How eating cheese daily can actually improve your health

Maricruz Casares
Diciembre 6, 2017

These results have come into picture soon after a study showed that cheese is linked to higher life expectancy.

A new study revealed an association between regular cheese consumption and a lower risk of cardiovascular disease. A new research study has shown that eating a daily slice of cheese could reduce the risk of fatal heart attacks and stroke.

All forms of cheese are rich in minerals, protein and vitamins which can protect you against cardiovascular diseases.

This is apparently due to the fact that although cheese contains a lot of fat, it also contains calcium which stops some of these fats from being absorbed into the body.

Chowing down on a daily portion of 40 grams can slash the chances of developing heart disease by a staggering 14 per cent, reports The Sun.

Earlier this year, a British-led study also found that nearly one million people saw no increased risk with regular cheese consumption.

Cheese also contains an acid that can help avert clogging of the arteries, "Express.Co.Uk" reported.

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As it stands, the average Aussie only consumes around 40 grams of cheese a day, but Feren added that it's the way we eat it that can cause health problems.

He also warned that the creamier cheeses like camembert and brie are high in fat and are probably the best ones to stay away from.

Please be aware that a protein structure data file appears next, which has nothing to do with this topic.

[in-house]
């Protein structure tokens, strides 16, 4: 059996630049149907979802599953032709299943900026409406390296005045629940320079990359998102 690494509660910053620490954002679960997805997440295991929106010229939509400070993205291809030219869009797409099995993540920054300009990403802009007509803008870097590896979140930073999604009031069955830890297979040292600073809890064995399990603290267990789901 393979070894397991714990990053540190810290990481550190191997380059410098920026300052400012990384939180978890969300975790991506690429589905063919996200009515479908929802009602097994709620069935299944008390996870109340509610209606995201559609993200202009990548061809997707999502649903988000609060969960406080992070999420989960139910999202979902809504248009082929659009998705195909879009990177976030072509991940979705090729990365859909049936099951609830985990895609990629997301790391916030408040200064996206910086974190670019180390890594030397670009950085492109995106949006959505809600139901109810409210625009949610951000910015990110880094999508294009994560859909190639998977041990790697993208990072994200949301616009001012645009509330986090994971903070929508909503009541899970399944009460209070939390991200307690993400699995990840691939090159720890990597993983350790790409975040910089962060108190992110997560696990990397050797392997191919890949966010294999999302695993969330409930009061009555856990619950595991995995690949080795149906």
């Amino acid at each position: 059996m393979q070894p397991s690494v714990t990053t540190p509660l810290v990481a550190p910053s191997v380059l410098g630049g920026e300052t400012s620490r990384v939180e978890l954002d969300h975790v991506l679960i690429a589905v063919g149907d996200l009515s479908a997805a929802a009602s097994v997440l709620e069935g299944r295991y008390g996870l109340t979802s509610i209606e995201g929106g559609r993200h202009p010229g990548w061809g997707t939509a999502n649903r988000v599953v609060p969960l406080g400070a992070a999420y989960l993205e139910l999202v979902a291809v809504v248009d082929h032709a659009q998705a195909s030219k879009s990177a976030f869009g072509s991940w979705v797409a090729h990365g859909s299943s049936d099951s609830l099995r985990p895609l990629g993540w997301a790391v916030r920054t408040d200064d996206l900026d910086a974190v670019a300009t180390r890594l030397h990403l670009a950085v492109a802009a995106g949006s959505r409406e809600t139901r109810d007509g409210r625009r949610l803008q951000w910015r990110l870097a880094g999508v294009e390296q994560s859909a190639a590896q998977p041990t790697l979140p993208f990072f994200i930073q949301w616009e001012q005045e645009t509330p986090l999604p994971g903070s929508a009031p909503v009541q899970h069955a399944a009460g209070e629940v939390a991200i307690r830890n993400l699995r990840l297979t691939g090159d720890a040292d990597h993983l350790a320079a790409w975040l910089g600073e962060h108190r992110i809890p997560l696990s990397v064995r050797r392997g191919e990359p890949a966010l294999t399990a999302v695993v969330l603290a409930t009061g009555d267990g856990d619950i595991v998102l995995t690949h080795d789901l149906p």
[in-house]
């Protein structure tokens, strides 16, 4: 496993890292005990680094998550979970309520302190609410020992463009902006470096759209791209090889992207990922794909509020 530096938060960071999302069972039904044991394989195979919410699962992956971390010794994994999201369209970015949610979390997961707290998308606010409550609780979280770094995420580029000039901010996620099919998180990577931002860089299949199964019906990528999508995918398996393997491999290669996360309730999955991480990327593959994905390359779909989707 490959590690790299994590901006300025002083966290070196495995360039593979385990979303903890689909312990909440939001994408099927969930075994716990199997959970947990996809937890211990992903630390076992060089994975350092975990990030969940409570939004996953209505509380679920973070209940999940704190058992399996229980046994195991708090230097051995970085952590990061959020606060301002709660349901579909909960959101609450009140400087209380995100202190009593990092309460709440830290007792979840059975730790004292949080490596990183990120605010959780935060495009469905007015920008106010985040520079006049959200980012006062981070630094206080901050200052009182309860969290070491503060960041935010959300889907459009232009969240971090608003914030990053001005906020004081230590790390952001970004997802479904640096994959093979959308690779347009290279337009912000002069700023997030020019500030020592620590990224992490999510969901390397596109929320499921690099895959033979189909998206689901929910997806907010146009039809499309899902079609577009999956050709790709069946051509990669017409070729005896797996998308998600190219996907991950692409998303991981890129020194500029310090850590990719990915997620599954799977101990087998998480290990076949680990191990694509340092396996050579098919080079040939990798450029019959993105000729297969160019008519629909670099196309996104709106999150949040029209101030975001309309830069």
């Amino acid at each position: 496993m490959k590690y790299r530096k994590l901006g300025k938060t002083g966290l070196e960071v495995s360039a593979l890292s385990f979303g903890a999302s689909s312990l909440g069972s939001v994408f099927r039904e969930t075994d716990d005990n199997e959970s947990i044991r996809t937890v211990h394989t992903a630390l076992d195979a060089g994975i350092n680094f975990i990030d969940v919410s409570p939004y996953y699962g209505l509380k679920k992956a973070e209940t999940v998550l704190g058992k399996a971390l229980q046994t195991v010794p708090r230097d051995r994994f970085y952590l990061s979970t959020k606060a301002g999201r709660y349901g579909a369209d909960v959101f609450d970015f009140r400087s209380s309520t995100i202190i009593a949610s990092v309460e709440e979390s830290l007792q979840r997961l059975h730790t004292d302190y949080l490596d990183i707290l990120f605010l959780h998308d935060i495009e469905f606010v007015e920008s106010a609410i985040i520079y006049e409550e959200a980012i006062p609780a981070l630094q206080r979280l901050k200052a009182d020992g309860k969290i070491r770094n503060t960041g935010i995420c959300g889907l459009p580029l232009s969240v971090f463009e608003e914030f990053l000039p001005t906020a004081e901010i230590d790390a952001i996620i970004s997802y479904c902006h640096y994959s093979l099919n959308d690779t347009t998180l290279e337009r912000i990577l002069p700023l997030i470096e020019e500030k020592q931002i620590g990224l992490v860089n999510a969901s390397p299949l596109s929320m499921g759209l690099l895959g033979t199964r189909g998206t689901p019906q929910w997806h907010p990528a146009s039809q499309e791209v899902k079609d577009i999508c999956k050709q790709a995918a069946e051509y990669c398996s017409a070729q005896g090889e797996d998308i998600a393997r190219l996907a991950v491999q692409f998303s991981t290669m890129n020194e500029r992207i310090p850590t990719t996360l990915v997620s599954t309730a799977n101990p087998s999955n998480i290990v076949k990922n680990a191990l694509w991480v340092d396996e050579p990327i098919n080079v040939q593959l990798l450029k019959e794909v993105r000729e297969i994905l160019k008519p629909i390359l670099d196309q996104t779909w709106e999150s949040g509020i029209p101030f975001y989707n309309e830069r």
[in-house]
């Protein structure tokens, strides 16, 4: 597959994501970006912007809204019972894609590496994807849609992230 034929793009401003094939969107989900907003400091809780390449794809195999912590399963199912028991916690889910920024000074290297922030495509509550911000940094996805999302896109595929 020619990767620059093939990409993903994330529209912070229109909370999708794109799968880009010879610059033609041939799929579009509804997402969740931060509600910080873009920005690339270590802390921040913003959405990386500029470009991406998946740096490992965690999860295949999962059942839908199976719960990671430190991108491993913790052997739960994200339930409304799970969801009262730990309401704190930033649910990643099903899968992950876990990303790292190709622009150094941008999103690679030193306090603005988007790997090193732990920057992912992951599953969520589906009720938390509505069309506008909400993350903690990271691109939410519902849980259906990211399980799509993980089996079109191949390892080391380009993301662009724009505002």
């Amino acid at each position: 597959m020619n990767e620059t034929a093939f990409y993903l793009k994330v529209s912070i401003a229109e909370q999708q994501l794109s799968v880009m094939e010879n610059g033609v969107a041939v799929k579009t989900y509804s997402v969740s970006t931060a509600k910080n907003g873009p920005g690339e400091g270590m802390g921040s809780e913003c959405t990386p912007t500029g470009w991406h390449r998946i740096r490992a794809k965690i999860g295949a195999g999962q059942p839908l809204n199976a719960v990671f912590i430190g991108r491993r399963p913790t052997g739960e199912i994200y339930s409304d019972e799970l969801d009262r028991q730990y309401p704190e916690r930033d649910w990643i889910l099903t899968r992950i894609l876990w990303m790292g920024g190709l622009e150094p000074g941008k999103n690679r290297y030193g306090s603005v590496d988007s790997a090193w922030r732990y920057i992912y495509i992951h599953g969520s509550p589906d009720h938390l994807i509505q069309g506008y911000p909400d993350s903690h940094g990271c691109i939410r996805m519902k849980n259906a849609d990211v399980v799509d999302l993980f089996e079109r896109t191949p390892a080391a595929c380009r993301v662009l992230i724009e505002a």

The process could help regulate the hormone insulin, which controls blood sugar levels, and prevent the body from producing excess fat which commonly triggers diabetes and heart disease.

Scientists further explained that cheese helps in reducing the bad cholesterol and increases the good cholesterol in the body.

Commenting on the research, Ian Givens, Professor of Food Chain Nutrition at Reading University, said, that the participants were fed with calcium from dairy products such as cheese and it was observed that it played an important part in reducing extra fat from the body. "The biggest element in cheese appears to be the close association between calcium and fat".

He also added, "There is a connection between the fat and calcium which makes the fat less digestible".

Study co-author Li-Qiang Qin - who works in the Department of Nutrition and Food Hygiene at Soochow University's School of Public Health in China - and colleagues report their in the European Journal of Nutrition.

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